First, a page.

Lopez to stick and start?

Jeff · March 18, 2005 at 12:40 am · Filed Under Mariners 

From Bob Finnigan’s roster construction story today spring a few intriguing matters, greatest of which is speculation that Jose Lopez may start at shortstop.

But a seismic shift appears to be happening at shortstop. With Pokey Reese’s spring affected by an ankle problem and, more lately, personal matters that took him out of camp for several days, Jose Lopez has used the opportunity and shown far better play at short than he did when he was called up for the last half of last season — in addition to hitting .308 this spring with some big late-game, run-producing hits.

Though this is “far from decided,” Finnigan reports that if Lopez stays in the majors, he’ll start.

Our thoughts on why this isn’t good for him or for the team have been repeated quite a bit. Even if you don’t buy those arguments, though, this would have a domino effect on big-league jobs.

Mike Hargrove appears adamant about starting the year with 12 pitchers, so if Lopez breaks camp with the big club, then there is no open spot on the bench — Pokey Reese would slide into a backup role. That leaves your reserves as Dan Wilson, Scott Spiezio, Willie Bloomquist and Pokey. If this happens, I guess we won’t be pinch-hitting a lot early in the season. At least, I hope not.

If Lopez starts the season in Tacoma, there will be an extra spot on the bench, which the article implies would be filled by Jamal Strong or (eek!) Greg Dobbs. Bucky Jacobsen would presumably get that spot if and when he is healthy.


55 Responses to “Lopez to stick and start?”

  1. stan on March 19th, 2005 7:13 pm

    If I was Bavasi I would be t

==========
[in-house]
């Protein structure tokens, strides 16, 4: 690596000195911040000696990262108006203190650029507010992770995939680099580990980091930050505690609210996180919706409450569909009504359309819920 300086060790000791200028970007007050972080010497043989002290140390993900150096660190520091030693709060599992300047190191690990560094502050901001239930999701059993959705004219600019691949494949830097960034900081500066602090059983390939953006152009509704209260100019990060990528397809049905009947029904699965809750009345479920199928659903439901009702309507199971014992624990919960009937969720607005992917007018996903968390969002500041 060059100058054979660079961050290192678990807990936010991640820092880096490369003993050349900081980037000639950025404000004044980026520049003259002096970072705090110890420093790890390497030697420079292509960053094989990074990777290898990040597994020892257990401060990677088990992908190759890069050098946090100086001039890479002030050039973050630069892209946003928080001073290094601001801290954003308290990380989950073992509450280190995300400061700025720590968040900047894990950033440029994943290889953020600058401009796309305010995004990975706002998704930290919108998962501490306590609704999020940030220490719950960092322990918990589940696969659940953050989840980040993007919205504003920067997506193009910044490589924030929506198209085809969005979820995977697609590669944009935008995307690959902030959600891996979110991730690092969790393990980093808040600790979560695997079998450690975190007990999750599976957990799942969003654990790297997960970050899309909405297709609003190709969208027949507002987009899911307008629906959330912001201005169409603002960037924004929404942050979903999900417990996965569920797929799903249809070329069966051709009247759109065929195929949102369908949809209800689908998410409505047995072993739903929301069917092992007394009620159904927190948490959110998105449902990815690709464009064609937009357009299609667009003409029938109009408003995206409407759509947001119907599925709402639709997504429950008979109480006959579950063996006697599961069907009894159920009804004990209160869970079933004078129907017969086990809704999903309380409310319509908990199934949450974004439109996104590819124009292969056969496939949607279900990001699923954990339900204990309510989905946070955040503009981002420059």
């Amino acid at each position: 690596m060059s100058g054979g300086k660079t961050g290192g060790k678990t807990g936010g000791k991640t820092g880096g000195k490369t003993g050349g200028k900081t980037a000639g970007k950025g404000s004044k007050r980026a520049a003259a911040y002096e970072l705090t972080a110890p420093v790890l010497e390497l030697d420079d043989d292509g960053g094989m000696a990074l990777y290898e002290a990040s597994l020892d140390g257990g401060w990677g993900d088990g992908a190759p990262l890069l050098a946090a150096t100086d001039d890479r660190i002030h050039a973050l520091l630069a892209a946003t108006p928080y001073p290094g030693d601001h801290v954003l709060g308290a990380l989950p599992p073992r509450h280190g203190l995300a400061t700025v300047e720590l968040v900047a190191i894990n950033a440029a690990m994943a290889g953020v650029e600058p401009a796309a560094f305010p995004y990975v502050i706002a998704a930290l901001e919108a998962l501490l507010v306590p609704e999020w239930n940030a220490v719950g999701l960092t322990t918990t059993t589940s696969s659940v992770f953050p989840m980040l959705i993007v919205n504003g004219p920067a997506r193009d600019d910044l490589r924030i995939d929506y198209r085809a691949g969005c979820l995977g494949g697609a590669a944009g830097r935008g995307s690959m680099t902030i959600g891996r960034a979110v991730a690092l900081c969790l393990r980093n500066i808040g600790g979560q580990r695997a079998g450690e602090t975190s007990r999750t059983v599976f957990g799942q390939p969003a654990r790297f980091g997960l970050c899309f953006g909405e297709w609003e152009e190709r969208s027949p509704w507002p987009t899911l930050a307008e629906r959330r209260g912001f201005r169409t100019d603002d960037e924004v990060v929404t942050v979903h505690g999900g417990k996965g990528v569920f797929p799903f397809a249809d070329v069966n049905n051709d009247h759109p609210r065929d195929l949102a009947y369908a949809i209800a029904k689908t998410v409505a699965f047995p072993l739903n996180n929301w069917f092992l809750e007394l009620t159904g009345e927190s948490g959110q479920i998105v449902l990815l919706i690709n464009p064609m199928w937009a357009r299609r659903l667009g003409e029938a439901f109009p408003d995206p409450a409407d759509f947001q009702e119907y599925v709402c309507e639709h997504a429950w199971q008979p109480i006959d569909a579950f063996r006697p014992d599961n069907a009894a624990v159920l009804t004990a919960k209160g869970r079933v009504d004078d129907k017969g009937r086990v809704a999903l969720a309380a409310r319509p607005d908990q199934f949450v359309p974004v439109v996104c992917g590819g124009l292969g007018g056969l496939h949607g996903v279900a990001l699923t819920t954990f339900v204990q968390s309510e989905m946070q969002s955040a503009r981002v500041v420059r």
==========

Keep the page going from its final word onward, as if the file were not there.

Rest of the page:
2. stan on March 19th, 2005 7:19 pm

    try that again… If I was Bavasi I would be trying to move Franklin. I gather the Mets are going to spend big bucks for Iishi. It would seem to me Franklin would be a better and cheaper fit. If Trachsel returns in a few months, Franklin could be useful to the Mets in the bullpen. With Iishi’s struggle to throw strikes, I don’t see how he could pitch in the pen.

  3. eponymous coward on March 20th, 2005 1:47 pm

    Well, I wish there was an open thread to stick this in, but Finnigan’s latest has a quote from Bob Melvin that’s comedy gold:


    As ever, Melvin was quick, affable, yet guarded in his comments, which was smart and sensible.

    “You learn things in any job,” he said. “I’m not going to go into those things. I hadn’t managed before. There’s a lot of things I didn’t know then that I do now.”

    While Melvin never shied from his task with the Mariners, he had been thrown into a tougher situation than anyone realized, a rookie manager with a team largely comprised of experienced players.

    After acknowledging he prefers the National League game, he was specific in one area, recalling that in 2003 Seattle had put together a good bench.

    “In the National League you use those guys for substitutions, pinch-hitting. But we weren’t able to use it enough in the American League to keep them ready.”

    Anyone want to guess what Mariner pinch hitters in 2003 with that good bench?

    Try .154, with an OPS of .519. Yeah, awesome bench, alright.


    Oh, wait, you mean to tell me Greg Colbrunn would have been the only bench player on that team to have an OPS over .700 (and he spent most of the year on the DL)?

    And blaming the DH for not being able to get action for your bench is, well, just showing that when your strategy crutch is taken away (the option to PH for the pitcher) you don’t have the flexibility to think differently. I’ve never seen LaRussa, Anderson or Piniella say they couldn’t use their bench when they managed in the AL… but if you are a strictly by tne book sheep^H^H^H^H^H^Hmanager, I could understand why you’d be confused when part of the book is taken away.

  4. John D. on March 20th, 2005 5:34 pm

    As long as we’re straying off topic–to vent, I guess; let us not forget the double switch.
    Many a manager opposes the DH simply because it deprives them of the oppotunity to execute the double switch.
    These guys look at the double switch as some kind of exercise in rocket science, instead of the 3rd grade maneuver it is. (It really doesn’t take much to satisfy them.)

  5. David J Corcoran on March 20th, 2005 6:52 pm

    You can double switch in the AL anyway, just not with the pitcher… Anytime you pull your shortstop and your left fielder and put your new shortstop in the old left fielders spot and your new left fielder in the old shortstops spot, voila, a double switch…

    And if managers hate the DH so much, why don’t they forefit it everytime they get the chance? They just whine…